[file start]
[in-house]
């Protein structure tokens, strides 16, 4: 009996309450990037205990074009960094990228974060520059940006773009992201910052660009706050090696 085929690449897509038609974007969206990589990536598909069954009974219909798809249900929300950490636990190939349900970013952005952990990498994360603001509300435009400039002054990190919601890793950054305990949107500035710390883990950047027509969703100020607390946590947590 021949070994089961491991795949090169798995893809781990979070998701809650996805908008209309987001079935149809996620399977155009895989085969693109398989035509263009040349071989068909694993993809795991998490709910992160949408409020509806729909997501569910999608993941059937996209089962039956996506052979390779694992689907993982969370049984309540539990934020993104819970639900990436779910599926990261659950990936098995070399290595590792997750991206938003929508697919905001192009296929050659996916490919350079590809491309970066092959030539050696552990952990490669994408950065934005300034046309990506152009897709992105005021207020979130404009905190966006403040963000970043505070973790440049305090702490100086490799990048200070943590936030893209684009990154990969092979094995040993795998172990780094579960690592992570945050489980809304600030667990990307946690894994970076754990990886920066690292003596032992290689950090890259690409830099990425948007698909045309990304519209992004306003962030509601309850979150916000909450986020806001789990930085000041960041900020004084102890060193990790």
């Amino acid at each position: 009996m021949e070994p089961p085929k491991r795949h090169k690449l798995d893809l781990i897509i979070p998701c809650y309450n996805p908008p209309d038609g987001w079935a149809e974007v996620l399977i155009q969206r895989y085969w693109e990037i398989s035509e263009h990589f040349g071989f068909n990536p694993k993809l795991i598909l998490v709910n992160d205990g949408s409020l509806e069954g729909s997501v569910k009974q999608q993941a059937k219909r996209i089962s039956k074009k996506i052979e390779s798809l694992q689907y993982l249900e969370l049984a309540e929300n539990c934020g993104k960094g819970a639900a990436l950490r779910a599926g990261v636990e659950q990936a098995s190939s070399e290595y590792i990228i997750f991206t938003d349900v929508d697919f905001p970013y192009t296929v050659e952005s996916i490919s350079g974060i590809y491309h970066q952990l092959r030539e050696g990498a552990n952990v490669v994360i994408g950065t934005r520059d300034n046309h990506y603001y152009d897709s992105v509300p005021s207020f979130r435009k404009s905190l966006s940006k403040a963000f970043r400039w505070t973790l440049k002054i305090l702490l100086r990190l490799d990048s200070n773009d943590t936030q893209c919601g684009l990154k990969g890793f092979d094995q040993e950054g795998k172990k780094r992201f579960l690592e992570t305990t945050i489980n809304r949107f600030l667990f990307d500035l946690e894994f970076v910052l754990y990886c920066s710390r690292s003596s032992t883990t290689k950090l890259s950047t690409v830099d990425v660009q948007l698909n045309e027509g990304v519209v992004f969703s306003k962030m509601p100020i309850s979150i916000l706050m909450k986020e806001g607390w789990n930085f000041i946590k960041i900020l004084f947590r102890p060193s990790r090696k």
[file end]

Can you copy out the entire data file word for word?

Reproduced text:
[in-house]
């Protein structure tokens, strides 16, 4: 009996309450990037205990074009960094990228974060520059940006773009992201910052660009706050090696 085929690449897509038609974007969206990589990536598909069954009974219909798809249900929300950490636990190939349900970013952005952990990498994360603001509300435009400039002054990190919601890793950054305990949107500035710390883990950047027509969703100020607390946590947590 021949070994089961491991795949090169798995893809781990979070998701809650996805908008209309987001079935149809996620399977155009895989085969693109398989035509263009040349071989068909694993993809795991998490709910992160949408409020509806729909997501569910999608993941059937996209089962039956996506052979390779694992689907993982969370049984309540539990934020993104819970639900990436779910599926990261659950990936098995070399290595590792997750991206938003929508697919905001192009296929050659996916490919350079590809491309970066092959030539050696552990952990490669994408950065934005300034046309990506152009897709992105005021207020979130404009905190966006403040963000970043505070973790440049305090702490100086490799990048200070943590936030893209684009990154990969092979094995040993795998172990780094579960690592992570945050489980809304600030667990990307946690894994970076754990990886920066690292003596032992290689950090890259690409830099990425948007698909045309990304519209992004306003962030509601309850979150916000909450986020806001789990930085000041960041900020004084102890060193990790």
């Amino acid at each position: 009996m021949e070994p089961p085929k491991r795949h090169k690449l798995d893809l781990i897509i979070p998701c809650y309450n996805p908008p209309d038609g987001w079935a149809e974007v996620l399977i155009q969206r895989y085969w693109e990037i398989s035509e263009h990589f040349g071989f068909n990536p694993k993809l795991i598909l998490v709910n992160d205990g949408s409020l509806e069954g729909s997501v569910k009974q999608q993941a059937k219909r996209i089962s039956k074009k996506i052979e390779s798809l694992q689907y993982l249900e969370l049984a309540e929300n539990c934020g993104k960094g819970a639900a990436l950490r779910a599926g990261v636990e659950q990936a098995s190939s070399e290595y590792i990228i997750f991206t938003d349900v929508d697919f905001p970013y192009t296929v050659e952005s996916i490919s350079g974060i590809y491309h970066q952990l092959r030539e050696g990498a552990n952990v490669v994360i994408g950065t934005r520059d300034n046309h990506y603001y152009d897709s992105v509300p005021s207020f979130r435009k404009s905190l966006s940006k403040a963000f970043r400039w505070t973790l440049k002054i305090l702490l100086r990190l490799d990048s200070n773009d943590t936030q893209c919601g684009l990154k990969g890793f092979d094995q040993e950054g795998k172990k780094r992201f579960l690592e992570t305990t945050i489980n809304r949107f600030l667990f990307d500035l946690e894994f970076v910052l754990y990886c920066s710390r690292s003596s032992t883990t290689k950090l890259s950047t690409v830099d990425v660009q948007l698909n045309e027509g990304v519209v992004f969703s306003k962030m509601p100020i309850s979150i916000l706050m909450k986020e806001g607390w789990n930085f000041i946590k960041i900020l004084f947590r102890p060193s990790r090696k």